Sven-Olof Lindblad was born in Switzerland and traveled extensively with his father, renowned adventure-travel pioneer Lars-Eric Lindblad, who led some of the first non-scientific groups of travelers to Galápagos (1967), Antarctica (1966), and many other regions of the world.
For six years, Sven lived in East Africa photographing elephants and wildlife in Kenya and assisting filmmakers on a documentary about the destruction of African rain forests. His early exposure to nature and wildlife taught him the importance of maintaining natural resources and understanding the cultural background of remote regions of the world.
In 1979, Sven launched Special Expeditions (now Lindblad Expeditions), an innovative travel company offering marine-focused expeditions aboard small ships. Lindblad has built his company around a core tenet: to provide travelers the opportunity to discover for themselves the natural, cultural and historic regions of the world and to provide thoughtful approaches that make such travels enriching, responsible, safe, fun and memorable.
In 2004, Lindblad formed a multifaceted strategic alliance with National Geographic that combines the strengths of these two pioneers in global exploration with the goal of further inspiring the world through expedition travel. This mission, coupled with the company’s longstanding commitment to conservation, has positioned Lindblad Expeditions at the forefront of environmentally sensitive expedition travel and resulted in numerous travel and environmental awards.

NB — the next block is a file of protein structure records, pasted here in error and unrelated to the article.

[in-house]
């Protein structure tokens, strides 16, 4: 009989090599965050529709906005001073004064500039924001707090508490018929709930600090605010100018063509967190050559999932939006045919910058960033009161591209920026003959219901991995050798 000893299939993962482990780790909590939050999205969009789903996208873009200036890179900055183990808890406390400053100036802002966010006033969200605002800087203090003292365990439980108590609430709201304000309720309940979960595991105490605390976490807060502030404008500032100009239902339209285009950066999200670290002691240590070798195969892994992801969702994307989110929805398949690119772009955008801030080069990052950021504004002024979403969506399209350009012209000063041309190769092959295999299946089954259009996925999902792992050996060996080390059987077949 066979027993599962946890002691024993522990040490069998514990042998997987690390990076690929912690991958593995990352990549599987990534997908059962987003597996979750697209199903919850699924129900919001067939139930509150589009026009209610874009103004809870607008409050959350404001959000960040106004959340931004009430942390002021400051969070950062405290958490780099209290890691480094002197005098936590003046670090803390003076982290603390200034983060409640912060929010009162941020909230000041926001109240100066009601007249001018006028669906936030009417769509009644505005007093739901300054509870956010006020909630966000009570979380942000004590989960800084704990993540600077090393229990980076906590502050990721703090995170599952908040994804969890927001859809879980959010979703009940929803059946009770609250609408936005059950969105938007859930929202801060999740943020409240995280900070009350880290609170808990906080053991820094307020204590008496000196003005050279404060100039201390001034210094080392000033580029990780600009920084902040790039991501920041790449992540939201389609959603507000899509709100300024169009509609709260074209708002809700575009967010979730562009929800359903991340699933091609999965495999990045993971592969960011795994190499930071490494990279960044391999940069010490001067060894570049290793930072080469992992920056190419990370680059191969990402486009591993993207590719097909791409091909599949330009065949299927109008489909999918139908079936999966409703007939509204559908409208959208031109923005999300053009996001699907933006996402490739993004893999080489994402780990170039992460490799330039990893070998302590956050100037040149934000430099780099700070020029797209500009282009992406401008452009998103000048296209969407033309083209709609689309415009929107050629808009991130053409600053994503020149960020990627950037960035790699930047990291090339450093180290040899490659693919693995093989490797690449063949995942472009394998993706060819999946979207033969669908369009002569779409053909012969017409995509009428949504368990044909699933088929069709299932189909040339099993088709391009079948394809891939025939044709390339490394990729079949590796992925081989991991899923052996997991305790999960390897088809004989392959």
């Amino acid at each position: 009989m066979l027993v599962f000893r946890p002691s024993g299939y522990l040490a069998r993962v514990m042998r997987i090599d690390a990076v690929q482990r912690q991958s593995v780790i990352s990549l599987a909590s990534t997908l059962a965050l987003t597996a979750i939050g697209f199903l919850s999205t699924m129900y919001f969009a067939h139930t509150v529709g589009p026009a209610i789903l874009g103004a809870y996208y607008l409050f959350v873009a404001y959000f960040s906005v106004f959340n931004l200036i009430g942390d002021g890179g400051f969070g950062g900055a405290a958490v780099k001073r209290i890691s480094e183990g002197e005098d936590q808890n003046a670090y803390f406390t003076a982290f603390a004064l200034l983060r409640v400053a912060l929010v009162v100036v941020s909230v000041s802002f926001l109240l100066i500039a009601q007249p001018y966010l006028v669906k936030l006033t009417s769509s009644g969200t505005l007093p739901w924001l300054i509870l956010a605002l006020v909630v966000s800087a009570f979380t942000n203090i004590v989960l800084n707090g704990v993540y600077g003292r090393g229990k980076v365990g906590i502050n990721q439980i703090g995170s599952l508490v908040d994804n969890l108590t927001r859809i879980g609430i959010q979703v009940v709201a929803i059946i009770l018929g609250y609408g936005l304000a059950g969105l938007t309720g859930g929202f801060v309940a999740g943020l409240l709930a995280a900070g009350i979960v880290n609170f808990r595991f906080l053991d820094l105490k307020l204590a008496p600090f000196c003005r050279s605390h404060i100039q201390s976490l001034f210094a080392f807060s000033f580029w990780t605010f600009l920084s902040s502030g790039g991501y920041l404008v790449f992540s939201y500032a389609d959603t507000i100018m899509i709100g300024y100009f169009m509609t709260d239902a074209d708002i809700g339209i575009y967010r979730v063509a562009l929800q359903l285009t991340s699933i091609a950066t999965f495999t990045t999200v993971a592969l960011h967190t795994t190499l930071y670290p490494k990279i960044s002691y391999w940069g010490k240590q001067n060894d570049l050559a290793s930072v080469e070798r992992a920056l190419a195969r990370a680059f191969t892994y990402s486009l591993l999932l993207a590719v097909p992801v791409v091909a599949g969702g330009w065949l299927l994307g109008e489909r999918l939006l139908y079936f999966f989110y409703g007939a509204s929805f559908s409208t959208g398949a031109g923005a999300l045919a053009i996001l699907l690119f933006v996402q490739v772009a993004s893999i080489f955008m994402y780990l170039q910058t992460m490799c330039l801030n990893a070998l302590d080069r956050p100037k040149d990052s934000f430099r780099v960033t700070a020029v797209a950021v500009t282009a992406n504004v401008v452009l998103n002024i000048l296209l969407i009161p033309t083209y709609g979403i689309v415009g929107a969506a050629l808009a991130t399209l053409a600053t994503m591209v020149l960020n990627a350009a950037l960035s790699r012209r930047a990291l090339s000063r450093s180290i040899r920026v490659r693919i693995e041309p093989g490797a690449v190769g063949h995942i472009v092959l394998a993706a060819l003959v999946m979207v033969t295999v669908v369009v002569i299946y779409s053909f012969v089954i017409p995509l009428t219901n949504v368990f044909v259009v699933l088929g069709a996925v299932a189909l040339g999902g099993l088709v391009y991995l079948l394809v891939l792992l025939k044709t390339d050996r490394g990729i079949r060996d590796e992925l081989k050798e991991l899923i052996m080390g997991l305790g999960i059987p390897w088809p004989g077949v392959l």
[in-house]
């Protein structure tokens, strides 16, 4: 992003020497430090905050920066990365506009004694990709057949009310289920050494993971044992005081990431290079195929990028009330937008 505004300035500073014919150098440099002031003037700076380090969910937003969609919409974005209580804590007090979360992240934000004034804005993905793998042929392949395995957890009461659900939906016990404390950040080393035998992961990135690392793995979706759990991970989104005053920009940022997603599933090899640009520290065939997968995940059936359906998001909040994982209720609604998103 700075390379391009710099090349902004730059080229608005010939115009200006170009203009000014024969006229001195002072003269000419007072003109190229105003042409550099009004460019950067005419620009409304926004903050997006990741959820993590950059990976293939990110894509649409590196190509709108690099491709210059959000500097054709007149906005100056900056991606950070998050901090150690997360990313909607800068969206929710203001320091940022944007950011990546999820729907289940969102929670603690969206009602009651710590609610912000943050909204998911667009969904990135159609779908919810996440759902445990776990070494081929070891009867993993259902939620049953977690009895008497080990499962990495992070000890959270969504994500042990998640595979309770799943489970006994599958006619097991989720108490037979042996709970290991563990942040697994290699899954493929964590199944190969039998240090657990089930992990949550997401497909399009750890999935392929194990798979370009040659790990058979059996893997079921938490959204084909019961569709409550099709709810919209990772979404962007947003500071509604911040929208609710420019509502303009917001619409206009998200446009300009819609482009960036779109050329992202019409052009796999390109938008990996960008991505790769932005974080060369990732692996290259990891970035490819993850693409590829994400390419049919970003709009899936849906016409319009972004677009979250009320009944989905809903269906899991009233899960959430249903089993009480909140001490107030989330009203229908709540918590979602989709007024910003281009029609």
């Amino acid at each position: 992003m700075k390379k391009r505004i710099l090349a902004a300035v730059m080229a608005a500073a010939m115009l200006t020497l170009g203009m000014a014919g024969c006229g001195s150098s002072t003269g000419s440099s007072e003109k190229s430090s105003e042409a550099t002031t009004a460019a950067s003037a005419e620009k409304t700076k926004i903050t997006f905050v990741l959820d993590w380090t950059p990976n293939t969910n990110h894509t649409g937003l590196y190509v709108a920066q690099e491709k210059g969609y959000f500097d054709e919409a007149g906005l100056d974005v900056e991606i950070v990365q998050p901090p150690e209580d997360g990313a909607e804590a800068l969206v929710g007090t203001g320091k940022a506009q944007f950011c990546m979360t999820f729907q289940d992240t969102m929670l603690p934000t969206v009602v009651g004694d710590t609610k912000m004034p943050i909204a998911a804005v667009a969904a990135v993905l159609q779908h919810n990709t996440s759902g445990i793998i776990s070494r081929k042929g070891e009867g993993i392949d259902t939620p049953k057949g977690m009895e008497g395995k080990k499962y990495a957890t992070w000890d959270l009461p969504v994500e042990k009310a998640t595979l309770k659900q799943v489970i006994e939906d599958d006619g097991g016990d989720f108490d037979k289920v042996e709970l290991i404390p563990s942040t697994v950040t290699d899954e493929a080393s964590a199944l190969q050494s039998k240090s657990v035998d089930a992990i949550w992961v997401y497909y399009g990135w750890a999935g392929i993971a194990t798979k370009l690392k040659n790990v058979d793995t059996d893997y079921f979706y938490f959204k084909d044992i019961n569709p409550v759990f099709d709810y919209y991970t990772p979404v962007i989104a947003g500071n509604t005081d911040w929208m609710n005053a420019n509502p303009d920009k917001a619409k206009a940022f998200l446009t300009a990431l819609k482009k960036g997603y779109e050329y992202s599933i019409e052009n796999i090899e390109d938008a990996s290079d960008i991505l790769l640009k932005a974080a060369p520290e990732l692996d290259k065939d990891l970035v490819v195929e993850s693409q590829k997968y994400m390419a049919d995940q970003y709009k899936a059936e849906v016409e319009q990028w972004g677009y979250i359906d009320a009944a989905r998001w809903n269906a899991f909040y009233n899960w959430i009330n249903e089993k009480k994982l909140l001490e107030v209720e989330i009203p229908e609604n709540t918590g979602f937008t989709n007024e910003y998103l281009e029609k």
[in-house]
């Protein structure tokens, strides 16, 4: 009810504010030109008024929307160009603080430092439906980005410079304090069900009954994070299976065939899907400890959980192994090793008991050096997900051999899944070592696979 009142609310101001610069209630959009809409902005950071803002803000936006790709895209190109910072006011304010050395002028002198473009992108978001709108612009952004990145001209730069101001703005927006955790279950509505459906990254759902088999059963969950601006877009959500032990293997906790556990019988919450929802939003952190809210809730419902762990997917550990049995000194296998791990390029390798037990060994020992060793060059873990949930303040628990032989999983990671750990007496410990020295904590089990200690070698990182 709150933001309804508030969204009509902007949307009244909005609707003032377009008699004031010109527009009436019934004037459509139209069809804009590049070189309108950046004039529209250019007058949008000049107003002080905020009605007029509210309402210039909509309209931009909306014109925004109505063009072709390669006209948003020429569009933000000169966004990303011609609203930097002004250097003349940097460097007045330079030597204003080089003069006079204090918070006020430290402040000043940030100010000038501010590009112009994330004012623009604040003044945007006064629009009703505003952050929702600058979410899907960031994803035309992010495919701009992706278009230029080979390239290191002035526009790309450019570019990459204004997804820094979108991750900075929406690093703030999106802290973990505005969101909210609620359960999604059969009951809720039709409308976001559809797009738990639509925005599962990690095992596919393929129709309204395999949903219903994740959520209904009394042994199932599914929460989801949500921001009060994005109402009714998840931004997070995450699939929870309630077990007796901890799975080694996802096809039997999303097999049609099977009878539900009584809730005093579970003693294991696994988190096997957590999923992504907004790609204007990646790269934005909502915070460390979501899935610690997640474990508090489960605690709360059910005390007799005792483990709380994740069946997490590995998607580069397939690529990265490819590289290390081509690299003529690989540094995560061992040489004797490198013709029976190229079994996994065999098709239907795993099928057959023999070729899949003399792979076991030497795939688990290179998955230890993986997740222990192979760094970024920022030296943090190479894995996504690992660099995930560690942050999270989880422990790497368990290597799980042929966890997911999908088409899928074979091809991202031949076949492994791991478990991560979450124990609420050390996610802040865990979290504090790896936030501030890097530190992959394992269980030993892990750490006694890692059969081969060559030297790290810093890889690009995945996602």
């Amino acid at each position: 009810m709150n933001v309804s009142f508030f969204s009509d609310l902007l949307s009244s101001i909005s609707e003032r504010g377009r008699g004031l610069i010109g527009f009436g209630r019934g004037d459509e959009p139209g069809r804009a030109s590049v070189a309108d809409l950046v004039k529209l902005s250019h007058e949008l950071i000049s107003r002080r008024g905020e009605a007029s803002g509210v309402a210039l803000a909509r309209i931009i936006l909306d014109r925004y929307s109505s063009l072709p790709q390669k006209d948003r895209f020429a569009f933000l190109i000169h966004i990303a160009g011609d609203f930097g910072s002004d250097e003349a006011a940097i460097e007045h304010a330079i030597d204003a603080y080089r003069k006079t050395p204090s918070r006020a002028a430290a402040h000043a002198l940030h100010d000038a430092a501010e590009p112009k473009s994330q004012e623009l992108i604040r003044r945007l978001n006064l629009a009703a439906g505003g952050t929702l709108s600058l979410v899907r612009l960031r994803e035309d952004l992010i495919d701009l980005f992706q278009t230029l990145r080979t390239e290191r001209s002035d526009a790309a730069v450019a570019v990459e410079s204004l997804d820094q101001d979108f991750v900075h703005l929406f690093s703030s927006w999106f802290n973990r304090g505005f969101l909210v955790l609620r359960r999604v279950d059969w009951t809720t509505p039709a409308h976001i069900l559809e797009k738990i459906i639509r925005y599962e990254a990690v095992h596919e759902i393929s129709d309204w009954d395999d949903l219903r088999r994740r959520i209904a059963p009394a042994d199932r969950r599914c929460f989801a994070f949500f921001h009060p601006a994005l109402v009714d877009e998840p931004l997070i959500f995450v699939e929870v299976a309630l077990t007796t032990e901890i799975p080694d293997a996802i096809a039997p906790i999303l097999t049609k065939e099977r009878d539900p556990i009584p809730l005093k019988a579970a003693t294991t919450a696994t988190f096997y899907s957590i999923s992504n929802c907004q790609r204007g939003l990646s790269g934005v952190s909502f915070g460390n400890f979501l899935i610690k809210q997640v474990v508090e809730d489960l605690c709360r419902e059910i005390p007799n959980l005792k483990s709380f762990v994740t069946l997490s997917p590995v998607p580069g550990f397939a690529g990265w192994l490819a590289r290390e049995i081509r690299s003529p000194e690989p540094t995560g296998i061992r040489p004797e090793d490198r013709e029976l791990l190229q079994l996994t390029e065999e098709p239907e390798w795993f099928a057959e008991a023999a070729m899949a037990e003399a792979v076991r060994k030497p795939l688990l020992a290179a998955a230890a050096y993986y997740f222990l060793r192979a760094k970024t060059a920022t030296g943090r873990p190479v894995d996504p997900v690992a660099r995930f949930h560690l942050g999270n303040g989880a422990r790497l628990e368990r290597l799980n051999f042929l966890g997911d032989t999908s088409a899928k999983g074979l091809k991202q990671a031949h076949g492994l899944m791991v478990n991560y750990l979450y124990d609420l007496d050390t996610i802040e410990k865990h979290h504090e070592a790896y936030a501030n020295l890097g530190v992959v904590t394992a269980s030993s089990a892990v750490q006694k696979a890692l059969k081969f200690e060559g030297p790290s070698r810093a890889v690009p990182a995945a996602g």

In May 2006, Lindblad received international recognition for his distinctive and successful model of tourism in a ceremony hosted by HRH, Grand Duke Henri of Luxembourg at the Grand-Ducal Palace. He also had a newly discovered endemic species of moth in the Galápagos Islands, Undulambia lindbladi, named in honor of his conservation work in the archipelago. The United Nations Environment Programme also recognized Lindblad’s accomplishments, naming him to their Global 500 roll of honor.
Lindblad is a member of the General Assembly of the Charles Darwin Foundation for the Galapagos Islands; serves on the Board of The Safina Center, on the National Geographic Council of Advisors, and on the Board of Trustees of RARE; was named commissioner of the Aspen Institute’s Commission on Arctic Climate Change in 2008, is a founding Ocean Elder of the non-profit organization, Ocean Elders, which brings together global leaders to pursue the protection of the ocean’s habitat and wildlife, and serves on the Board of Advisors for Pristine Seas.
An avid photographer, Lindblad’s photography has appeared in Smithsonian and National Geographic magazines, and he has produced photography books on Alaska, Baja California and Tanzania’s Serengeti National Park published by Rizzoli.